Primitive Christianity Revived, Again
As this is my first post on QuakerQuaker, and as it might be relevant to understanding my perspective on this matter, I'll briefly introduce myself.
I'm Frederic Bayer, 19 years of age, a convinced and enthusiastic Friend living in the United Kingdom but born and brought up in Germany. I regard myself as a Christian Quaker. I was a "spiritual but not religious" atheist before I became a Quaker – the Quaker Way "reconciled" me with Christianity.
Within the Liberal Quaker framework of the United Kingdom, I suppose I could be considered somewhat "conservative", as I adhere to a form of "new plain" dress, and feel that the activist side of Quakerdom should not make us lose sight of the spiritual side – a view excellently expanded on by Ben Pink Dandelion in his Swarthmore Lecture this year.
I am also, however, a Quaker universalist, believing that the Quaker Way should be open to non-Christians, to anyone who shares our worldview and testimony. I firmly believe in non-creedalism, and as the Quaker Universalist Group puts it, I believe "that spiritual awareness is accessible to men and women of any religion or none, and that no one Faith can claim to have a monopoly of Truth."
In that light, I was shocked and dismayed at a major display of ill-spiritedness in the Facebook group "Religious Society of Friends". Here it is, summarised in a single screenshot, censored for privacy:
I find both the post and the comment shown here quite disturbing and "unquakerly", if I may be forgiven for passing that kind of judgment.
Before I get back to that, though: Other responses weren't much better either. One of the most common complaints? A sense of: "How dare he speak for God!"
That just puzzled me. Is it not the foundation of the Quaker Way – the unifying factor between all our branches, liberal, conservative and evangelical – that each and every one of us has the capacity to be moved by the Spirit and thus speak for God (or for our "collective unconscious" or whatever image the non-theists and polytheists among us might propose?) A phrase we use and hear all the time: "that of God in everyone" – are we really saying that some people do not have anything of God within them?
Another criticism I find more understandable was that this message was "preachy". And yes, that is a point of fault with it. In its tone, it insinuates that non-Christian Friends are either stupid, delusional, or both. At this point, I consulted §17 Advices and Queries of my yearly meeting:
Do you respect that of God in everyone though it may be expressed in unfamiliar ways or be difficult to discern? Each of us has a particular experience of God and each must find the way to be true to it. When words are strange or disturbing to you, try to sense where they come from and what has nourished the lives of others. Listen patiently and seek the truth which other people's opinions may contain for you. Avoid hurtful criticism and provocative language. Do not allow the strength of your convictions to betray you into making statements or allegations that are unfair or untrue. Think it possible that you may be mistaken.
This, to me, is one of the central insights of our community. This tender spirit in which we are to receive all speech, in case they might be ministry, in case they may have a purpose to fulfill in our own journeys of life, faith and thought.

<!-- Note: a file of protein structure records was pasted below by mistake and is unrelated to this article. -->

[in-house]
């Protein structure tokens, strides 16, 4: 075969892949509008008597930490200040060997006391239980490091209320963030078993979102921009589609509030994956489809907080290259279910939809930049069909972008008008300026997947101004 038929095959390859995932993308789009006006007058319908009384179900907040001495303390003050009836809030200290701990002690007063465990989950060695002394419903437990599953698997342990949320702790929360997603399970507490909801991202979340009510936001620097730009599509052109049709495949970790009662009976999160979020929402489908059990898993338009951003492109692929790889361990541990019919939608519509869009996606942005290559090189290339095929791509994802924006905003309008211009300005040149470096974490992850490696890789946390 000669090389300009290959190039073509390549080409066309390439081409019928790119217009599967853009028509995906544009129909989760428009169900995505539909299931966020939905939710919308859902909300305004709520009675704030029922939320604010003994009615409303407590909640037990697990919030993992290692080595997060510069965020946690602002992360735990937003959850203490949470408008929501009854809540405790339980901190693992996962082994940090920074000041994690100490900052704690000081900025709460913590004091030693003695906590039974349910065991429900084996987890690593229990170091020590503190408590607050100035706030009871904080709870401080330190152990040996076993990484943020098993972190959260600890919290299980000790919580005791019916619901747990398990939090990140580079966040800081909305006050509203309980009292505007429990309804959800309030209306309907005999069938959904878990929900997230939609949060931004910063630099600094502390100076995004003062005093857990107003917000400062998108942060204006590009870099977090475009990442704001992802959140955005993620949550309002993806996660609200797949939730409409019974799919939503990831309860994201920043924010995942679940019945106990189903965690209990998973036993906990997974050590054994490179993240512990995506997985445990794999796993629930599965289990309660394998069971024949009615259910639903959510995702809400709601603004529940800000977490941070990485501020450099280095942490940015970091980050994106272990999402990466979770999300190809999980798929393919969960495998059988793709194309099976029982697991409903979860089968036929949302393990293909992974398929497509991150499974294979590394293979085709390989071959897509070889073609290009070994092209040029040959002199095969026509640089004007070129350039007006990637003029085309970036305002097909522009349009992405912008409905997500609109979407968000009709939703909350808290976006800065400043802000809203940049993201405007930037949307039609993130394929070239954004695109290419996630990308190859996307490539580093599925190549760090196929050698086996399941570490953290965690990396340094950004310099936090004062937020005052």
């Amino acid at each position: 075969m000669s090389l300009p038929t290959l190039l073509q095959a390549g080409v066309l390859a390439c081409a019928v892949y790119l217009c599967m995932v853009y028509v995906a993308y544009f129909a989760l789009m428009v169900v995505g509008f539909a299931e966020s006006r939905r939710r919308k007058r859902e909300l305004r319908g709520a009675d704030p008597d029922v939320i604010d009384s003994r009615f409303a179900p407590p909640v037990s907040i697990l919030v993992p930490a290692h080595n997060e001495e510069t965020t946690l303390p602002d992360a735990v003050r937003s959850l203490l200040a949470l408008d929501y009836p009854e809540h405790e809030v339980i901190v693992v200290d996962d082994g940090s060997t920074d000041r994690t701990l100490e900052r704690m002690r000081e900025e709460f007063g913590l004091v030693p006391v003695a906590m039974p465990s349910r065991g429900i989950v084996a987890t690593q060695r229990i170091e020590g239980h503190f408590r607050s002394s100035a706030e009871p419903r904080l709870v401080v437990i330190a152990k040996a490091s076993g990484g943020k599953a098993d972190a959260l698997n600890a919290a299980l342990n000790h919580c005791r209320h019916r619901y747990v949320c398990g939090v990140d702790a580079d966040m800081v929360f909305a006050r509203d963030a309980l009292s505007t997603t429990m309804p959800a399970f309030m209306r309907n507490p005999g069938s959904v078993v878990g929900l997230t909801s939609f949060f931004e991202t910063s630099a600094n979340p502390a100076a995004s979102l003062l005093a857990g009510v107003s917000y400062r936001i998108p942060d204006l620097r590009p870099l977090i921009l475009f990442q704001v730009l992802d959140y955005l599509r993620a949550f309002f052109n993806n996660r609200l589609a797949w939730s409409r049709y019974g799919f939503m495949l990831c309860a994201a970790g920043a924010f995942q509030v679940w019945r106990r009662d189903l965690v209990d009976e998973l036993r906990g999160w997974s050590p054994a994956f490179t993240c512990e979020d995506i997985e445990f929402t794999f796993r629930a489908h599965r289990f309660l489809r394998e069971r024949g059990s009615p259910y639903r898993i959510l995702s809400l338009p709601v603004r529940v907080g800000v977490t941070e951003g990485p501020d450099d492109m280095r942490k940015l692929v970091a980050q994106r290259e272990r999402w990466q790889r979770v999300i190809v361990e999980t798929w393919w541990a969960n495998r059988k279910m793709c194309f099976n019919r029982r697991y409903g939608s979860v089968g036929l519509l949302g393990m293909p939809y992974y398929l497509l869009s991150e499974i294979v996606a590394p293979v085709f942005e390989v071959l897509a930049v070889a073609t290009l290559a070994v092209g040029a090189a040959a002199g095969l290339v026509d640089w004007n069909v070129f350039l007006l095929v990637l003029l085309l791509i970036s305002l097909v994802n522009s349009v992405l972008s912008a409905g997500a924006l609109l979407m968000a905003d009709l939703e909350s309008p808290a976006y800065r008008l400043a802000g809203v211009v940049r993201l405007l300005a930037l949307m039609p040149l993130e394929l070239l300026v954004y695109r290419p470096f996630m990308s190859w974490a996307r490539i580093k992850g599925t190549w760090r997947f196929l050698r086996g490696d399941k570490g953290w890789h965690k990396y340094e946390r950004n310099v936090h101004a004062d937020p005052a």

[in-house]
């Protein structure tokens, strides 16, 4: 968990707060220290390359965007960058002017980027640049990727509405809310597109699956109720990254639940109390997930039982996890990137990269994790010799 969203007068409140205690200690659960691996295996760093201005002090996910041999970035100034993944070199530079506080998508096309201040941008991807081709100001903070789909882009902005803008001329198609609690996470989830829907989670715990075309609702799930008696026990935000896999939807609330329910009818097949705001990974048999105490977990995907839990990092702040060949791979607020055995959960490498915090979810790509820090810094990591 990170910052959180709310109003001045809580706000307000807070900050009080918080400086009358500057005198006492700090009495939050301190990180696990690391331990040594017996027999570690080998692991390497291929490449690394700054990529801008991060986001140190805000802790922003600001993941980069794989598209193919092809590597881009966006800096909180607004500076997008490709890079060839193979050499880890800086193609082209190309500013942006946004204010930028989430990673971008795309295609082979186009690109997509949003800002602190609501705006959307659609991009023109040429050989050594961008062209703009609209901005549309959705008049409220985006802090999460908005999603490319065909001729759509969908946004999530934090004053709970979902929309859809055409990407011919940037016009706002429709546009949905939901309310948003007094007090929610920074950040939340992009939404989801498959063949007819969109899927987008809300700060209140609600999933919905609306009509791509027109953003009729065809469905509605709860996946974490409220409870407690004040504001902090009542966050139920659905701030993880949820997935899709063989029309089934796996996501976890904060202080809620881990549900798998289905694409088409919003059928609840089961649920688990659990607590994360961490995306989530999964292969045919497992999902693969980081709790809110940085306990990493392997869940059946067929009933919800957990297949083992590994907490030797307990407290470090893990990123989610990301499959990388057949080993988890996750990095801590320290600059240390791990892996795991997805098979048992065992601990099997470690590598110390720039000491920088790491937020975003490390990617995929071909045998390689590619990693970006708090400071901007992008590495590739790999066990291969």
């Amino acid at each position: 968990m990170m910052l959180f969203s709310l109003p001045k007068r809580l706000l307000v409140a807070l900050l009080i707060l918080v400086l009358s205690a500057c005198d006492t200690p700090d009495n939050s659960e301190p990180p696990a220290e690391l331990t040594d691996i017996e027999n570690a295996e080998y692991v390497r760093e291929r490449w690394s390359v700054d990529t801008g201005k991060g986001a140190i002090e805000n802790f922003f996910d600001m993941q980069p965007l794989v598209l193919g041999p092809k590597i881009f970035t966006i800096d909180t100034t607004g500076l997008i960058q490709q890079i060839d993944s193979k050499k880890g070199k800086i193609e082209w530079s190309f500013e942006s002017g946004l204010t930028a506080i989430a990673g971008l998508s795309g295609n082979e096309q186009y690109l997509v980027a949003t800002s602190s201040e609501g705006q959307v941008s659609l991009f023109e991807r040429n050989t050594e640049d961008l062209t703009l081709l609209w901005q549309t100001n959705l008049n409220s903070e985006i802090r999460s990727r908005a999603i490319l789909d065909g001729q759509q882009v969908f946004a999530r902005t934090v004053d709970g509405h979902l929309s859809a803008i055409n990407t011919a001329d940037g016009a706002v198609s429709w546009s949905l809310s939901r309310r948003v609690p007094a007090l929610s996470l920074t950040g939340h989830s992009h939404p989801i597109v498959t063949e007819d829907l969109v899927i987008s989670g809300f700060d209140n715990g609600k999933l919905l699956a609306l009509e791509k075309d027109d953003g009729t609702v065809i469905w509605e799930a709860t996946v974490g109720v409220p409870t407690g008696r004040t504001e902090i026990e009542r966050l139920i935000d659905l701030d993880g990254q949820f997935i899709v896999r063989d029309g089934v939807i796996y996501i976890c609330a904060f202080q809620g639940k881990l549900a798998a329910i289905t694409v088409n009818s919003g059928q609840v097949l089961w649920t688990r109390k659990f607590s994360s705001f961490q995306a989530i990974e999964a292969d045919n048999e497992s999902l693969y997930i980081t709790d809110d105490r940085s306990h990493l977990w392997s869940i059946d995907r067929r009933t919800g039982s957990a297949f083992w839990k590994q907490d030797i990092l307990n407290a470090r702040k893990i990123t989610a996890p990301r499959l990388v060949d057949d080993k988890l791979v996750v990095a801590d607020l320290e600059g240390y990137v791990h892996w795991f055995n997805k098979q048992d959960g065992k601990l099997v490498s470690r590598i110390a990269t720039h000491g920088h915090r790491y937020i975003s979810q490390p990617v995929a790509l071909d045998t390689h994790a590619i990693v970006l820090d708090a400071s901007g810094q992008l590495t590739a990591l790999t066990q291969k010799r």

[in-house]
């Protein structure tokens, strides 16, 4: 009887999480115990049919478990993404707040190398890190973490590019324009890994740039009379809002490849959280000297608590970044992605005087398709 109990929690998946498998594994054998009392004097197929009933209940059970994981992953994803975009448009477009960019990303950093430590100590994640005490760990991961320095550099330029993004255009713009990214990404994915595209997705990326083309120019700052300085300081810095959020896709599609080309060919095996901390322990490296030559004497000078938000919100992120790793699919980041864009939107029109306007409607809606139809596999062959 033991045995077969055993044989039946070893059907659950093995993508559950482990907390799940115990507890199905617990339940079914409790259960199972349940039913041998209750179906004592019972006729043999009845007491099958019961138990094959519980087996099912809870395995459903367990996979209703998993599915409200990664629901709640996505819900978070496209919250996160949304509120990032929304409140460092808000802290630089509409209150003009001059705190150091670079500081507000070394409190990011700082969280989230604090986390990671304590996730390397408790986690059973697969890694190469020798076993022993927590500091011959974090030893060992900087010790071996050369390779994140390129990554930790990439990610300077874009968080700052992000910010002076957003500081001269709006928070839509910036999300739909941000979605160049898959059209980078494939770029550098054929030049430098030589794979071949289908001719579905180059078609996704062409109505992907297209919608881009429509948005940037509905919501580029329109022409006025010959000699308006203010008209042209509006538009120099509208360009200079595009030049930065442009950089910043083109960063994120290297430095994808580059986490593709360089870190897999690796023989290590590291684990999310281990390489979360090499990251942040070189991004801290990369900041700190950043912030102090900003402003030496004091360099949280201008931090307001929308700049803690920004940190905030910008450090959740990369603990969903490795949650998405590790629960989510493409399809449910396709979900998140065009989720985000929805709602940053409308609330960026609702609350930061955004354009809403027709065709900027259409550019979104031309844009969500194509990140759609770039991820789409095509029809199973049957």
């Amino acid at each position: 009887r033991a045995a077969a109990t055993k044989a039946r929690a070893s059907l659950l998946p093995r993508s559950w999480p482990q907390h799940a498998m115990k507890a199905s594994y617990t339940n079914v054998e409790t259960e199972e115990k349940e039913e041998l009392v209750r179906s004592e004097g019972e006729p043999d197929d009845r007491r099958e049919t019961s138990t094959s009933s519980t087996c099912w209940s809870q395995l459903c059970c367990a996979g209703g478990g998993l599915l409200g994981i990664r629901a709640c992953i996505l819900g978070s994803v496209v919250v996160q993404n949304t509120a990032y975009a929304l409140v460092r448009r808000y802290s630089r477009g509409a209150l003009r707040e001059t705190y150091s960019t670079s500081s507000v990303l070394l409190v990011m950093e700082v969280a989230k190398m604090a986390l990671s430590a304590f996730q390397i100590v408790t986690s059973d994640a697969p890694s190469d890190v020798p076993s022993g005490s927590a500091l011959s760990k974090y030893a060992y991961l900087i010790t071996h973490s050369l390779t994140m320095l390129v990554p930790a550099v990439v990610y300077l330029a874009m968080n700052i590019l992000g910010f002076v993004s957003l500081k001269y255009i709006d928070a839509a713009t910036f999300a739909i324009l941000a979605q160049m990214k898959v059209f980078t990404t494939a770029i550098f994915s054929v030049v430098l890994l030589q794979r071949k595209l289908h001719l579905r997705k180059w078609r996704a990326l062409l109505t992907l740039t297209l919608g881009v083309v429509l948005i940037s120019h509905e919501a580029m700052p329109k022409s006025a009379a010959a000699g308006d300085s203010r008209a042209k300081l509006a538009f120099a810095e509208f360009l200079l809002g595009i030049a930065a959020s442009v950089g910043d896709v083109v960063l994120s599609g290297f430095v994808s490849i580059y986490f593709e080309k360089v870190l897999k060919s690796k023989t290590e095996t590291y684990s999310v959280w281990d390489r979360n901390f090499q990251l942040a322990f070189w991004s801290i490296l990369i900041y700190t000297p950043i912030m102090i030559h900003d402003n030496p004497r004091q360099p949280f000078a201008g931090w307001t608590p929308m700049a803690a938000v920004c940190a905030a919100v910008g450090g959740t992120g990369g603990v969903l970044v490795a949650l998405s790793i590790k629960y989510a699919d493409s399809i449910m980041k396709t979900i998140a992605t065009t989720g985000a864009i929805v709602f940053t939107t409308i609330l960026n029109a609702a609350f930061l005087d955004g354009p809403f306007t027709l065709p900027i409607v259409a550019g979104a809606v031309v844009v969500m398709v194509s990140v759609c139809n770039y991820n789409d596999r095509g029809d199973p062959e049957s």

That advice, I hope, makes obvious my quarrel with both the original ministry and the response: The original ministry leaves no room for error. It leaves no room for the belief that God may not exist. It leaves no room for the belief that Christ may not be his son, nor that the Bible may not be his word. Everyone is free to have their beliefs on God, on Christ and on Scripture, but not to criticise others for not sharing in them. In my view, that violates one of the tenets on which our Religious Society of Friends, at least here in Britain, is based: Acceptance and respect for one another.
The reply is guilty of the same. No attempt was made to "try to sense" where this querying came from. It is very possible that the Friend making the post was genuinely curious to see what non-Christian friends' views of God, Christ and Scripture are. And it was also hurtful and provocative, because it dismissed not only Christianity but theism as a whole, which permeates Quakerism and is held as a view by the vast majority of Quakers worldwide, as a "superstition", as something silly, facile, delusional.
On both accounts, I wonder: Where is the goodwill? The respect, acceptance, the attempt at understanding? The tender spirit and open heart which is one of the foundations, if not even the single-most important foundation, of our community?
Pink Dandelion warned in his Swarthmore Lecture that if the two major "types" of Quakers in Britain today – theist and nontheist – drift apart and radicalise in their views, hardening their hearts to those of others, this will lead to a schism. I would like to think that the unifying, reconciling spirit central to Quakerism should prevent that, but evidently, the danger of its failure is greater than I was willing to believe.
P.S.: I myself am not immune to this. We are all struck with anger or a temper on occasion, and I cannot claim to always react well to things that "rub me up the wrong way". But just as I am glad to be called out when that happens, I think it is the responsibility of every one of us to make others aware of when they do it, and that is what I have attempted to do here.